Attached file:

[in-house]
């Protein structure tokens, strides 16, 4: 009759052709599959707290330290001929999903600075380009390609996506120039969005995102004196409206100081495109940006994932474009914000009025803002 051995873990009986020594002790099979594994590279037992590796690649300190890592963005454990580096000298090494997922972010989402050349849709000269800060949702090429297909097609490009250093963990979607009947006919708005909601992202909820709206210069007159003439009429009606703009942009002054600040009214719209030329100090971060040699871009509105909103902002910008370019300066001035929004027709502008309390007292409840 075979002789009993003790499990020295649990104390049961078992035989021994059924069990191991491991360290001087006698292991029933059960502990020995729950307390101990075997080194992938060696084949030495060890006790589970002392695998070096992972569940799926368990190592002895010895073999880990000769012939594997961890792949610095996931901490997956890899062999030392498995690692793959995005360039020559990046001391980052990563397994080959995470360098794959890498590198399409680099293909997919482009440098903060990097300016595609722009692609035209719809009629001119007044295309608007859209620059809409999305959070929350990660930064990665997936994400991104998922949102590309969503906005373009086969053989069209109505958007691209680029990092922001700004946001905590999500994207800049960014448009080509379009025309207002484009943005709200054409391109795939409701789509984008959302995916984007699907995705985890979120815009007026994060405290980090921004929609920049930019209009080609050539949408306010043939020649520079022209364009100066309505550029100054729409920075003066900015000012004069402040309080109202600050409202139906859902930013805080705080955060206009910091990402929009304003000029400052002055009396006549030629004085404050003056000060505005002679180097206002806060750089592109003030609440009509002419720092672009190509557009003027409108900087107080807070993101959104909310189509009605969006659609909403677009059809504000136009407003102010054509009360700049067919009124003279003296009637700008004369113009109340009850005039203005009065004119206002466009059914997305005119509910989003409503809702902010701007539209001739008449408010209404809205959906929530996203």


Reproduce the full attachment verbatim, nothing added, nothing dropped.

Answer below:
[in-house]
């Protein structure tokens, strides 16, 4: 009759052709599959707290330290001929999903600075380009390609996506120039969005995102004196409206100081495109940006994932474009914000009025803002 051995873990009986020594002790099979594994590279037992590796690649300190890592963005454990580096000298090494997922972010989402050349849709000269800060949702090429297909097609490009250093963990979607009947006919708005909601992202909820709206210069007159003439009429009606703009942009002054600040009214719209030329100090971060040699871009509105909103902002910008370019300066001035929004027709502008309390007292409840 075979002789009993003790499990020295649990104390049961078992035989021994059924069990191991491991360290001087006698292991029933059960502990020995729950307390101990075997080194992938060696084949030495060890006790589970002392695998070096992972569940799926368990190592002895010895073999880990000769012939594997961890792949610095996931901490997956890899062999030392498995690692793959995005360039020559990046001391980052990563397994080959995470360098794959890498590198399409680099293909997919482009440098903060990097300016595609722009692609035209719809009629001119007044295309608007859209620059809409999305959070929350990660930064990665997936994400991104998922949102590309969503906005373009086969053989069209109505958007691209680029990092922001700004946001905590999500994207800049960014448009080509379009025309207002484009943005709200054409391109795939409701789509984008959302995916984007699907995705985890979120815009007026994060405290980090921004929609920049930019209009080609050539949408306010043939020649520079022209364009100066309505550029100054729409920075003066900015000012004069402040309080109202600050409202139906859902930013805080705080955060206009910091990402929009304003000029400052002055009396006549030629004085404050003056000060505005002679180097206002806060750089592109003030609440009509002419720092672009190509557009003027409108900087107080807070993101959104909310189509009605969006659609909403677009059809504000136009407003102010054509009360700049067919009124003279003296009637700008004369113009109340009850005039203005009065004119206002466009059914997305005119509910989003409503809702902010701007539209001739008449408010209404809205959906929530996203």